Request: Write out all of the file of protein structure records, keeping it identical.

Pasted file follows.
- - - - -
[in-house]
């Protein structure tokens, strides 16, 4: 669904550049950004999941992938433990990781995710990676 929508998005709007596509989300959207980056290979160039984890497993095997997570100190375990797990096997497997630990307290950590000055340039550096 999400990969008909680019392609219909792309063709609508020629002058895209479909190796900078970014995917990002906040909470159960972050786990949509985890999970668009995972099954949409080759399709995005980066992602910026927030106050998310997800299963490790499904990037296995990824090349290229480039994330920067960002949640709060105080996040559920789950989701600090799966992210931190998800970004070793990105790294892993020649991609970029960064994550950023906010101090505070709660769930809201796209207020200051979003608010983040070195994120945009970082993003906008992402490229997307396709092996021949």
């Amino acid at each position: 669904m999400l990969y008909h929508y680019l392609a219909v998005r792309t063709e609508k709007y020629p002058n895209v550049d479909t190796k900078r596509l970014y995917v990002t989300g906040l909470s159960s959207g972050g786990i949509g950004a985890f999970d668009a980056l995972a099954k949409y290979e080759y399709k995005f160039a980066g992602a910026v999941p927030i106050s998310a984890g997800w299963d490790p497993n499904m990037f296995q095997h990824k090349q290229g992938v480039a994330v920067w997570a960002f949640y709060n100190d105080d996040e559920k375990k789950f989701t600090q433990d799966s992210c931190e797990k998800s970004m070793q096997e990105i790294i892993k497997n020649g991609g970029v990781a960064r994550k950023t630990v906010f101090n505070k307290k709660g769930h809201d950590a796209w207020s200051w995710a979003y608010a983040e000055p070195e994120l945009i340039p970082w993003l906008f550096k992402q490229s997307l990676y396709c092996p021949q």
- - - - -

[in-house]
């Protein structure tokens, strides 16, 4: 669904550049950004999941992938433990990781995710990676 929508998005709007596509989300959207980056290979160039984890497993095997997570100190375990797990096997497997630990307290950590000055340039550096 999400990969008909680019392609219909792309063709609508020629002058895209479909190796900078970014995917990002906040909470159960972050786990949509985890999970668009995972099954949409080759399709995005980066992602910026927030106050998310997800299963490790499904990037296995990824090349290229480039994330920067960002949640709060105080996040559920789950989701600090799966992210931190998800970004070793990105790294892993020649991609970029960064994550950023906010101090505070709660769930809201796209207020200051979003608010983040070195994120945009970082993003906008992402490229997307396709092996021949």
């Amino acid at each position: 669904m999400l990969y008909h929508y680019l392609a219909v998005r792309t063709e609508k709007y020629p002058n895209v550049d479909t190796k900078r596509l970014y995917v990002t989300g906040l909470s159960s959207g972050g786990i949509g950004a985890f999970d668009a980056l995972a099954k949409y290979e080759y399709k995005f160039a980066g992602a910026v999941p927030i106050s998310a984890g997800w299963d490790p497993n499904m990037f296995q095997h990824k090349q290229g992938v480039a994330v920067w997570a960002f949640y709060n100190d105080d996040e559920k375990k789950f989701t600090q433990d799966s992210c931190e797990k998800s970004m070793q096997e990105i790294i892993k497997n020649g991609g970029v990781a960064r994550k950023t630990v906010f101090n505070k307290k709660g769930h809201d950590a796209w207020s200051w995710a979003y608010a983040e000055p070195e994120l945009i340039p970082w993003l906008f550096k992402q490229s997307l990676y396709c092996p021949q």